AIR 2001 SC 803, an eviction petition was filed in 1978 by the landlord on the ground of bona fide need for the use as a clinic by his son. The petition was allowed by the Rent Controller in 1982 and the order was confirmed by the Appellate Authority in 1985. During the pendency of the petition in the High Court, however, the son joined medical service. Relying on the said development, it was contended by the tenant before the High Court that the landlord was no more in need of the premises and the petition was liable to be dismissed. The High Court dismissed the revision petition. The aggrieved tenant approached this Court. It was contended on behalf of the tenant that a subsequent development could not have been ignored by the High Court, particularly when the eviction was sought for personal use and the need no more continued in view of acceptance of service by the son of the landlord. This Court, however, negatived the contention and stated:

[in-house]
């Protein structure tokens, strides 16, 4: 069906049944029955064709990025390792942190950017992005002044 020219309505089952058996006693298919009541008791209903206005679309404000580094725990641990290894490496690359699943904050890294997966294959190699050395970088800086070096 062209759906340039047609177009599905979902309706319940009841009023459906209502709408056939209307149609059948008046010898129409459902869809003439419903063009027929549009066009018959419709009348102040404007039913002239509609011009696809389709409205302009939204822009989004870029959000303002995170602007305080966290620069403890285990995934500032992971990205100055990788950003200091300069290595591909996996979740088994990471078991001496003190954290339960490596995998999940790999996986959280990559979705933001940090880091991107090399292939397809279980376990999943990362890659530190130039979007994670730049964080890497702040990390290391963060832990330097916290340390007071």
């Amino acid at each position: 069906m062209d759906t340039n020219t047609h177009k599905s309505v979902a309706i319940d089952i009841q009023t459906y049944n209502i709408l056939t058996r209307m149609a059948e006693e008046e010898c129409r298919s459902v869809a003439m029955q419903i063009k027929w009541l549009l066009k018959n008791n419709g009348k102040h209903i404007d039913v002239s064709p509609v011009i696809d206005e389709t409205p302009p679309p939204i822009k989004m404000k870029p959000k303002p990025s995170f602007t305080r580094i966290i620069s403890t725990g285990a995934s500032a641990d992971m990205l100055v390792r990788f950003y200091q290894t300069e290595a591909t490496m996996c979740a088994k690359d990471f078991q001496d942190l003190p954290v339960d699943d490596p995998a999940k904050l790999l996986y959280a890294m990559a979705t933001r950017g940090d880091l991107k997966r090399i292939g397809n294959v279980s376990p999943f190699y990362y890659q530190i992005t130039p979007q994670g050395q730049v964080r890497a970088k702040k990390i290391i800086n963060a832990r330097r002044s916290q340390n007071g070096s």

"We have no doubt that the crucial date for deciding as to the bona fides of the requirement of the landlord is the date of his application for eviction. The antecedent days may perhaps have utility for him to reach the said crucial date of consideration. If every subsequent development during the post-petition period is to be taken into account for judging the bona fides of the requirement pleaded by the landlord there would perhaps be no end so long as the unfortunate situation in our litigative slow-process system subsists. During 23 years, after the landlord moved for eviction on the ground that his son needed the building, neither the landlord nor his son is expected to remain idle without doing any work, lest, joining any new assignment or starting any new work would be at the peril of forfeiting his requirement to occupy the building. It is a stark reality that the longer is the life of the litigation the more would be the number of developments sprouting up during the long interregnum. If a young entrepreneur decides to launch a new enterprise and on that ground he or his father seeks eviction of a tenant from the building, the proposed enterprise would not get faded out by subsequent developments during the traditional lengthy longevity of the litigation. His need may get dusted, patina might stick on its surface, nonetheless the need would remain intact. All that is needed is to erase the patina and see the gloss. It is pernicious, and we may say, unjust to shut the door before an applicant just on the eve of his reaching the finale, after passing through all the previous levels of the litigation, merely on the ground that certain developments occurred pendent lite, because the opposite party succeeded in prolonging the matter for such unduly long period." We must now refer to Hasmat Rai. As already noted, notice was issued by this Court on October 29, 1999 in view of the decision of this Court in Hasmat Rai. In the said decision, three Judge Bench of this Court held that when eviction was sought on the ground of personal requirement of landlord, such requirement must continue to exist till the final determination of the case. Following the ratio laid down in Pasupuleti Venkateswarlu, Desai J. stated; "It is now convertible that where possession is sought for personal requirement, it would be correct to say that the requirement pleaded by the landlord must not only exist on the date of the action but also subsist till the final decree or order for eviction is made. If in the meantime events have crept up which would show that the requirement of the landlord is wholly satisfied then in that case his action must fail and in such a situation it is not incorrect to say that such decree or order for eviction is passed against the tenant, he cannot invite the Court to take into consideration the subsequent events." (emphasis supplied) In view of the settled legal position as also the decisions in Pasupuleti Venkateswarlu and Hasmat Rai, in our opinion, the High Court was in error in not considering the subsequent event of death of both the applicants. In our view, it was power as well as the duty of the High Court to consider the fact of death of the applicants during the pendency of the writ petition. Since it was the case of the tenant that all the three daughters got married and were staying with their in- laws, obviously, the said fact was relevant and material. The ratio laid down by this Court in Rameshwar, would not apply to the facts of this case as it related to agrarian reforms. Likewise, Gaya Prasad, does not carry the matter further. There during the pendency of proceedings the son for whom requirement was sought had joined Government Service. In the instant case, the requirement was for the applicants, who died during the pendency of writ petition. Gaya Prasad is thus clearly distinguishable.